In a largely unexpected move, Capital One announced yesterday that as of a to-be-determined date in December, their Capital One “miles” currency earned from the Venture and Spark card products will become transferrable to a number of airline partners, à la those from Chase, Citi, and American Express. The twelve transfer partners Capital One will offer are largely a mix of those offered by Citi ThankYou Points and American Express Membership Rewards, and range from perennial and promiscuous partners like AirFrance/KLM Flying Blue to the esoteric and largely unusable (when was the last time anyone got excited about Hainan Airlines’ Fortune Wings Club)? For those who missed the memo, the full list of transfer partners is:
- Aeromexico Club Premier
- Air Canada Aeroplan
- Alitalia MilleMiglia
- Avianca LifeMiles
- Cathay Pacific Asia Miles
- Etihad Guest
- EVA Infinity MileageLands
- Finnair Plus
- AirFrance/KLM FlyingBlue
- Hainan Airlines Fortune Wings Club
- Qantas Frequent Flyer
- Qatar Privilege Club
By adding airline transfer partners, Capital One is no doubt trying to add value to their rewards currency and to attract new customers. Notably, this move represents a significant shift in Capital One’s overall strategy, as miles/points hobbyists have never been the target market for the company. Rather, Capital One has always gone after those customers that the other large banks have traditionally eschewed. The bank has long considered itself a “bank of refuge” for traditionally undesirable demographics and has become quite good at carving out a profitable niche among those customers. Capital One at one point (and perhaps may still) promoted an internal company motto and focus of “banking for good”, i.e., having strong underwriting and providing services to clients who otherwise wouldn’t be able to obtain lines of credit or other personal banking services due to their perceived unprofitability.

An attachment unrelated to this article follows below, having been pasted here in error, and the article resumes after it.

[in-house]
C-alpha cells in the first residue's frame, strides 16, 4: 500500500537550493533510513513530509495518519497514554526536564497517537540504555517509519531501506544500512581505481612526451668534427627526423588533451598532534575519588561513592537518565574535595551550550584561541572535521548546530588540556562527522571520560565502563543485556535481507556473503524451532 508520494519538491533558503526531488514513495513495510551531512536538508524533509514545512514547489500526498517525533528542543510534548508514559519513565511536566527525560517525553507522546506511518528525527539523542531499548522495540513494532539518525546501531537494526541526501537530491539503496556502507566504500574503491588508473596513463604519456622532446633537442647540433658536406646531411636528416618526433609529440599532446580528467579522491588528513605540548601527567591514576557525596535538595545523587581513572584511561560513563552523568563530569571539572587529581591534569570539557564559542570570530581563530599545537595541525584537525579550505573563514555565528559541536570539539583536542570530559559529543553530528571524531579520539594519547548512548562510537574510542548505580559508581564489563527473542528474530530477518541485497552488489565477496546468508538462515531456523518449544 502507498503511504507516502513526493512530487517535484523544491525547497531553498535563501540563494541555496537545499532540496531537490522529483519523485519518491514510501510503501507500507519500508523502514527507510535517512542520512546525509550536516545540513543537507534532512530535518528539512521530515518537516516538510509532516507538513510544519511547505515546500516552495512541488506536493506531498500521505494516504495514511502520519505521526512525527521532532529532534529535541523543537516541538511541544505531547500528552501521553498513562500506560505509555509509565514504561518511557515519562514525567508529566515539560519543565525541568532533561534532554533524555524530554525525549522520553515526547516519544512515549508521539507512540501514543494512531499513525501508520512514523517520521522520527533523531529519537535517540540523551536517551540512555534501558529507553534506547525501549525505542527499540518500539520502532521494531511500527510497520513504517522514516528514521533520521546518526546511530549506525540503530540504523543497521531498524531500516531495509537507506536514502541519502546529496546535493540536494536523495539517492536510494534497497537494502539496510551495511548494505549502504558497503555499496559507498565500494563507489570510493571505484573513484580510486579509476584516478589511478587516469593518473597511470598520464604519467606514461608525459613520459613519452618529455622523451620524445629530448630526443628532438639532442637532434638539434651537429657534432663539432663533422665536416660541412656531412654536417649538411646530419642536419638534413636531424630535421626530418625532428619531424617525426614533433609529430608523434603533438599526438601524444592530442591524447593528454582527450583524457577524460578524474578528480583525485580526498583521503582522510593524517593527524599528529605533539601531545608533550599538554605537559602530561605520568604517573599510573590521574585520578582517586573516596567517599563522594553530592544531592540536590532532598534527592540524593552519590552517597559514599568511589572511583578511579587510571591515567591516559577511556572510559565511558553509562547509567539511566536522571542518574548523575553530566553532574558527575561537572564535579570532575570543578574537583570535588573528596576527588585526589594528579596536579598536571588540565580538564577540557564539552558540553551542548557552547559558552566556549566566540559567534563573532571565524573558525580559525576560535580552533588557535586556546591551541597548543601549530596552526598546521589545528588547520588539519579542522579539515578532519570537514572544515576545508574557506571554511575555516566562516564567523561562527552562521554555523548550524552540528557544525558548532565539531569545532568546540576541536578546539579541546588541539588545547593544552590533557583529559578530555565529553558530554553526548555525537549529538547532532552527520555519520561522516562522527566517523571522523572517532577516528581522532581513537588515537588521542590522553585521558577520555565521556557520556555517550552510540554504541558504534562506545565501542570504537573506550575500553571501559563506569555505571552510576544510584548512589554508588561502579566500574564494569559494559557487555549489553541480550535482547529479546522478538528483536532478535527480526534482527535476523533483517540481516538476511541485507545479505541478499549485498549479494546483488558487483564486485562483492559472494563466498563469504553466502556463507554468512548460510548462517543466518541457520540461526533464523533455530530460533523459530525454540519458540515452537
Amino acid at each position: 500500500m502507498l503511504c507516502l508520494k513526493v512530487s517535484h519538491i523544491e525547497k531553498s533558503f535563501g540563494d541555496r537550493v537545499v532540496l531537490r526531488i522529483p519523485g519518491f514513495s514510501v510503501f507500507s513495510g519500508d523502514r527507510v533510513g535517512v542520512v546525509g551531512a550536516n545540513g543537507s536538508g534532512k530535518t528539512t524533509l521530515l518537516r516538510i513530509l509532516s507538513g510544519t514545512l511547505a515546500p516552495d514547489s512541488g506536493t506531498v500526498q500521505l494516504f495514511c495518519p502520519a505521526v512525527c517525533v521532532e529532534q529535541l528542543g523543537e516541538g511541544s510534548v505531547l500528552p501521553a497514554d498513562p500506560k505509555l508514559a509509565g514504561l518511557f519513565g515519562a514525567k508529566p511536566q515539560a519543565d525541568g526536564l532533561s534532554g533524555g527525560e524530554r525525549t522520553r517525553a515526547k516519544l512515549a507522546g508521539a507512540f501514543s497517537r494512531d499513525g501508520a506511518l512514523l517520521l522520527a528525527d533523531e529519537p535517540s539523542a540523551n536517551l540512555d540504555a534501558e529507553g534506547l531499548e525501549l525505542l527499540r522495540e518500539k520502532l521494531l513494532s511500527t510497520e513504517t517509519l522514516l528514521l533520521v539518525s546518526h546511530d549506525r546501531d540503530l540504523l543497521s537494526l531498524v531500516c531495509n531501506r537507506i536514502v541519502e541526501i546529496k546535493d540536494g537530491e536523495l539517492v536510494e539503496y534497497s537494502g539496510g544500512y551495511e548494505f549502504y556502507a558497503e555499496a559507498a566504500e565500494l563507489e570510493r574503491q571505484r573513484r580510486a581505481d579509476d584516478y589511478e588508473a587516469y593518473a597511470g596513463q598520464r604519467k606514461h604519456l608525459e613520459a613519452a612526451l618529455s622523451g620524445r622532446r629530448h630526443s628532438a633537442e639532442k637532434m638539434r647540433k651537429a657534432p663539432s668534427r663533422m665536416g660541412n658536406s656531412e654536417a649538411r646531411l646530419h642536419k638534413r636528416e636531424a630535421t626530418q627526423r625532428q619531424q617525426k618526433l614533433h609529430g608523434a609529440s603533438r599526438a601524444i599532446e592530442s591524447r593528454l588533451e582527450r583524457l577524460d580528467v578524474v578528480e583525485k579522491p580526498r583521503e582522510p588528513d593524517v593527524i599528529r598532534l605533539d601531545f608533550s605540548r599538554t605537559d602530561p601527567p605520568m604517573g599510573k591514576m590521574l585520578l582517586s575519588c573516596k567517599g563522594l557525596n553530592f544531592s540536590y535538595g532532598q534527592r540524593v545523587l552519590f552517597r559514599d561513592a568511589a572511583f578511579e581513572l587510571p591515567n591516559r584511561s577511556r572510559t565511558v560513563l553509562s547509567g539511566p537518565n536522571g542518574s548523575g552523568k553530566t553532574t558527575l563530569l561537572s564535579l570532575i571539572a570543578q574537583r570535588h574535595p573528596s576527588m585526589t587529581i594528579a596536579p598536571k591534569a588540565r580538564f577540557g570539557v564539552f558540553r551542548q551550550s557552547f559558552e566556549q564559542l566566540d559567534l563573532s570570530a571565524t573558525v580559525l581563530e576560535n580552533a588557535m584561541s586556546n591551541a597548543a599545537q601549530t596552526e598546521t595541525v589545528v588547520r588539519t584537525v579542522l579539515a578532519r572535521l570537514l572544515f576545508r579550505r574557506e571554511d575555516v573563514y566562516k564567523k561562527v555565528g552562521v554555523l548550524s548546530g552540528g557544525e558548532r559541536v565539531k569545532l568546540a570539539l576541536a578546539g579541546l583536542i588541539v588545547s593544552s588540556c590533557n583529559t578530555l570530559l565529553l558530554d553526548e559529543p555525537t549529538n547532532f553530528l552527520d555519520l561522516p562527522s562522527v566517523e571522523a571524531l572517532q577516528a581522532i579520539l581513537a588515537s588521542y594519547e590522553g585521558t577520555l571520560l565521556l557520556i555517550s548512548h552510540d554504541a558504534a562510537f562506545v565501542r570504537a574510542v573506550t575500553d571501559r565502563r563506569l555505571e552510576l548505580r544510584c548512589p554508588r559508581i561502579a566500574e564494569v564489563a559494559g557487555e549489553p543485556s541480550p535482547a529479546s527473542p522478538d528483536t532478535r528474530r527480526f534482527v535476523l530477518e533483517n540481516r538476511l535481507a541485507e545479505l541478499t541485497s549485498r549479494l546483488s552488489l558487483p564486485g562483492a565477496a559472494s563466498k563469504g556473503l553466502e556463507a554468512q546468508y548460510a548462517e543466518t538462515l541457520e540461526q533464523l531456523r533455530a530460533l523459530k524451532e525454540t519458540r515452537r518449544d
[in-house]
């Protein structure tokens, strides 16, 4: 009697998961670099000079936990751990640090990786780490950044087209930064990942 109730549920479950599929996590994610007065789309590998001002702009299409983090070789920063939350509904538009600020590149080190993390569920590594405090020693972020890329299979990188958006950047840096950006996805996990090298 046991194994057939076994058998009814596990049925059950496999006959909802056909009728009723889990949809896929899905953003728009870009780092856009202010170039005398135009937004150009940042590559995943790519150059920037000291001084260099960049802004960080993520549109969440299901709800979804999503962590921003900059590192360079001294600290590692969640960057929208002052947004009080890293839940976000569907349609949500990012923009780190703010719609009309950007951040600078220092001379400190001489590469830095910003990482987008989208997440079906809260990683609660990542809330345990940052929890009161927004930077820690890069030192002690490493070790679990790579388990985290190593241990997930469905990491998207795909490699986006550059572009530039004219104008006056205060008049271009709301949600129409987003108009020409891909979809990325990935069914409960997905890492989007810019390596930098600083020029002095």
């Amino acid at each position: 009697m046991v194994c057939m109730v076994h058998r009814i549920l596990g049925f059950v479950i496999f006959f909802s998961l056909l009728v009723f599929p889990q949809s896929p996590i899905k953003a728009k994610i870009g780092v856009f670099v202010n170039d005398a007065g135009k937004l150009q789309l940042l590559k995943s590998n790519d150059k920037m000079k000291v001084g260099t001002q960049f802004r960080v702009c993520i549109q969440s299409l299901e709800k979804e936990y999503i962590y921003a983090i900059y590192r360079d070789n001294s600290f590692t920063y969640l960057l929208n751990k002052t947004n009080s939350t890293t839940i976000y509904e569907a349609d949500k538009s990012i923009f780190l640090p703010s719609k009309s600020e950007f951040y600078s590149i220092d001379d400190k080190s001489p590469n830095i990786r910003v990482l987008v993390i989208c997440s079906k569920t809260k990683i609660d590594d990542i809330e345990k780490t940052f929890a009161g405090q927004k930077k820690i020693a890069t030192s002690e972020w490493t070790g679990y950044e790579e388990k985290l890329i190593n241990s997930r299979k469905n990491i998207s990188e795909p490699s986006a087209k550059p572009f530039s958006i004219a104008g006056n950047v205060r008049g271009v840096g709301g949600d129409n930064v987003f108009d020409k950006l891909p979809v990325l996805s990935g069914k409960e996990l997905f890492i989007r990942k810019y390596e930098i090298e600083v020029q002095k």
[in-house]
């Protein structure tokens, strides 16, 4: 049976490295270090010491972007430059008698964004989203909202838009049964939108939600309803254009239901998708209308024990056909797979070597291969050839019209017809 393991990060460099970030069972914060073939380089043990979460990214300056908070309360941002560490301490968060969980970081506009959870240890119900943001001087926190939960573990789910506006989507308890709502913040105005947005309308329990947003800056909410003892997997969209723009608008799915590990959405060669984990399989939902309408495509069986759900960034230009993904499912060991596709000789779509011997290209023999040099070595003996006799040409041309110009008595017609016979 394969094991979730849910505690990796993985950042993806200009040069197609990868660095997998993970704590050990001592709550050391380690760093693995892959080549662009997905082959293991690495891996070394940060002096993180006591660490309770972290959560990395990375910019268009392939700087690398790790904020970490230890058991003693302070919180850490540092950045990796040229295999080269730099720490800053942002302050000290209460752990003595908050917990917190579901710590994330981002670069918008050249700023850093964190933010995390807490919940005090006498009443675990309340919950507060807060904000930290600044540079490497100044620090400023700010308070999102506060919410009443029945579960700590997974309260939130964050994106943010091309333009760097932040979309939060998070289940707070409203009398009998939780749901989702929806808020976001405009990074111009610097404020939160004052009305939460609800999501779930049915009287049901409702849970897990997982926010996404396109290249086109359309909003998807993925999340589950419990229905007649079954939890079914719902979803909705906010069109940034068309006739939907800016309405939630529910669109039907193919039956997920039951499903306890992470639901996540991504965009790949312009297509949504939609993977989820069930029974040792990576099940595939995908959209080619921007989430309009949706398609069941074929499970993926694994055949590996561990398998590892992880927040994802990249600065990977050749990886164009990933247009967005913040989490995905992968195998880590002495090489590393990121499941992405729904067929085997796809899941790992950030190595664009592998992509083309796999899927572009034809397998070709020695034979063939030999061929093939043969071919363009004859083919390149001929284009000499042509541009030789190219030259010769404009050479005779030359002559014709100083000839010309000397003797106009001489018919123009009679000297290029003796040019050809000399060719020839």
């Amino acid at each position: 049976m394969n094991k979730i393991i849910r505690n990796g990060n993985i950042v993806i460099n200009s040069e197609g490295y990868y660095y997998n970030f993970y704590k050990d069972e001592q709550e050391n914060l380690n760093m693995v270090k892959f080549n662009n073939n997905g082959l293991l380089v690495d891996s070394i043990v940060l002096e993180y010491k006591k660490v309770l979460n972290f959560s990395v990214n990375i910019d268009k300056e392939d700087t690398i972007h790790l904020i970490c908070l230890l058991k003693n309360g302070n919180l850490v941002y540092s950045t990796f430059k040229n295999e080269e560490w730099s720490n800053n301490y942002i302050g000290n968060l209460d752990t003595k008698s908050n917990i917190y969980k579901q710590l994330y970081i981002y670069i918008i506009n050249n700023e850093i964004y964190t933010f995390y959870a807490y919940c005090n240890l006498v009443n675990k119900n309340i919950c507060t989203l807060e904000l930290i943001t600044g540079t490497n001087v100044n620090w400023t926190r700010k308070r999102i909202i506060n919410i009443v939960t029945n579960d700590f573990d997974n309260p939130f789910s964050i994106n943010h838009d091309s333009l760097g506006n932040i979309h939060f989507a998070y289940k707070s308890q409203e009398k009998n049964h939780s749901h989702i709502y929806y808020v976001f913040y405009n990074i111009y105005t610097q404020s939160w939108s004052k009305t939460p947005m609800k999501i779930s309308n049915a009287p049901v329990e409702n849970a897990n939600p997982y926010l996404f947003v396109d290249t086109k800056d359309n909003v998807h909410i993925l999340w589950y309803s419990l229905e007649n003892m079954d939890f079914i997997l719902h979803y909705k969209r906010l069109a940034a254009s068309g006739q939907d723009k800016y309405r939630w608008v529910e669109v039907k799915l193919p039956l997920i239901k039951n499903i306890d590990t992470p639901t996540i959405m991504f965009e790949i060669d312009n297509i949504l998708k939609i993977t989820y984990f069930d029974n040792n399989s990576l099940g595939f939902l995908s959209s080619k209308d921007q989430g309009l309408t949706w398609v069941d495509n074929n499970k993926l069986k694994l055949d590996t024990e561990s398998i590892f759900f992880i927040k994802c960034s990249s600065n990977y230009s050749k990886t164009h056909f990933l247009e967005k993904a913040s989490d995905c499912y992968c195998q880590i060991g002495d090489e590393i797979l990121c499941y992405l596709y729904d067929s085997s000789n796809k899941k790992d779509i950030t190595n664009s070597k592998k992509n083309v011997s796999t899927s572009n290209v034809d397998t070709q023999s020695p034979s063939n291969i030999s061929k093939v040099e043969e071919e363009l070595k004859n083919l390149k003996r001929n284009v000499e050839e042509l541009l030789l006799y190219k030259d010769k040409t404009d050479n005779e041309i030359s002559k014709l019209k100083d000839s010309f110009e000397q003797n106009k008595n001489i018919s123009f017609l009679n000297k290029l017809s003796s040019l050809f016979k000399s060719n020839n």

Capital One, as such, has never been about competing with other banks on the value proposition of their products. To be sure, its admirably strong and widespread marketing suggests otherwise, but pretty much all of us in the know have ignored the bank’s products mostly in part due to their weak rewards structures. I’d venture to say that any blogs promoting Capital One products over other points currencies up until yesterday’s announcement were clearly not working in the interests of its readers, and indeed even affiliate bloggers rarely pimp Capital One cards.
The addition of 12 airline transfer partners, undoubtedly, is to increase the value proposition of Capital One “miles”. The apparent contradiction herein, however, is that Capital One’s traditional customer base and even most “average” credit card customers will derive zero value from these transfer partners. Ask five people who hold Amex cards what the value of Asia Miles or Etihad Guest miles are, and you’ll likely be met with 3-4 blank stares. What are the chances, then, that someone who signed up for a Venture card because Jennifer Garner convinced them of the value of a “miles”-earning credit card is going to be able to successfully find award space and subsequently book flights using a program even as easy-to-use (for us hobbyists, at least) as Aeroplan?